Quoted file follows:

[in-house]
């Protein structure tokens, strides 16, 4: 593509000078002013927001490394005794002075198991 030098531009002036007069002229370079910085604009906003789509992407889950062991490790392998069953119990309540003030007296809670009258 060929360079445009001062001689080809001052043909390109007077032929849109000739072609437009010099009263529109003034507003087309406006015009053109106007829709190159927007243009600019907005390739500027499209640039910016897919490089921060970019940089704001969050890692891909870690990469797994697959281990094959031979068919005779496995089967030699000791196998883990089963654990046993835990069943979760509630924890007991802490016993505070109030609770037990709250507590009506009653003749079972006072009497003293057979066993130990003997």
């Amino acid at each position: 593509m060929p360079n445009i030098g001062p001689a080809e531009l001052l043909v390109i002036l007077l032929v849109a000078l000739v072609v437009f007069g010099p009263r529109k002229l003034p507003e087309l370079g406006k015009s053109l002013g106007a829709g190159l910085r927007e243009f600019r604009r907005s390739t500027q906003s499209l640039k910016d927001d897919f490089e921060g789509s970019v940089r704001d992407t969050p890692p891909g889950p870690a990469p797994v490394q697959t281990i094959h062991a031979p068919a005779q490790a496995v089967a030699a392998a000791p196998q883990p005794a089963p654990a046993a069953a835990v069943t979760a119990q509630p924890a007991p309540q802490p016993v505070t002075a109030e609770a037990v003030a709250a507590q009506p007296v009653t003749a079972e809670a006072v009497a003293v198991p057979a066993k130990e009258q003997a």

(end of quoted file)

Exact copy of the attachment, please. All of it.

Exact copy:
[in-house]
């Protein structure tokens, strides 16, 4: 593509000078002013927001490394005794002075198991 030098531009002036007069002229370079910085604009906003789509992407889950062991490790392998069953119990309540003030007296809670009258 060929360079445009001062001689080809001052043909390109007077032929849109000739072609437009010099009263529109003034507003087309406006015009053109106007829709190159927007243009600019907005390739500027499209640039910016897919490089921060970019940089704001969050890692891909870690990469797994697959281990094959031979068919005779496995089967030699000791196998883990089963654990046993835990069943979760509630924890007991802490016993505070109030609770037990709250507590009506009653003749079972006072009497003293057979066993130990003997």
């Amino acid at each position: 593509m060929p360079n445009i030098g001062p001689a080809e531009l001052l043909v390109i002036l007077l032929v849109a000078l000739v072609v437009f007069g010099p009263r529109k002229l003034p507003e087309l370079g406006k015009s053109l002013g106007a829709g190159l910085r927007e243009f600019r604009r907005s390739t500027q906003s499209l640039k910016d927001d897919f490089e921060g789509s970019v940089r704001d992407t969050p890692p891909g889950p870690a990469p797994v490394q697959t281990i094959h062991a031979p068919a005779q490790a496995v089967a030699a392998a000791p196998q883990p005794a089963p654990a046993a069953a835990v069943t979760a119990q509630p924890a007991p309540q802490p016993v505070t002075a109030e609770a037990v003030a709250a507590q009506p007296v009653t003749a079972e809670a006072v009497a003293v198991p057979a066993k130990e009258q003997a």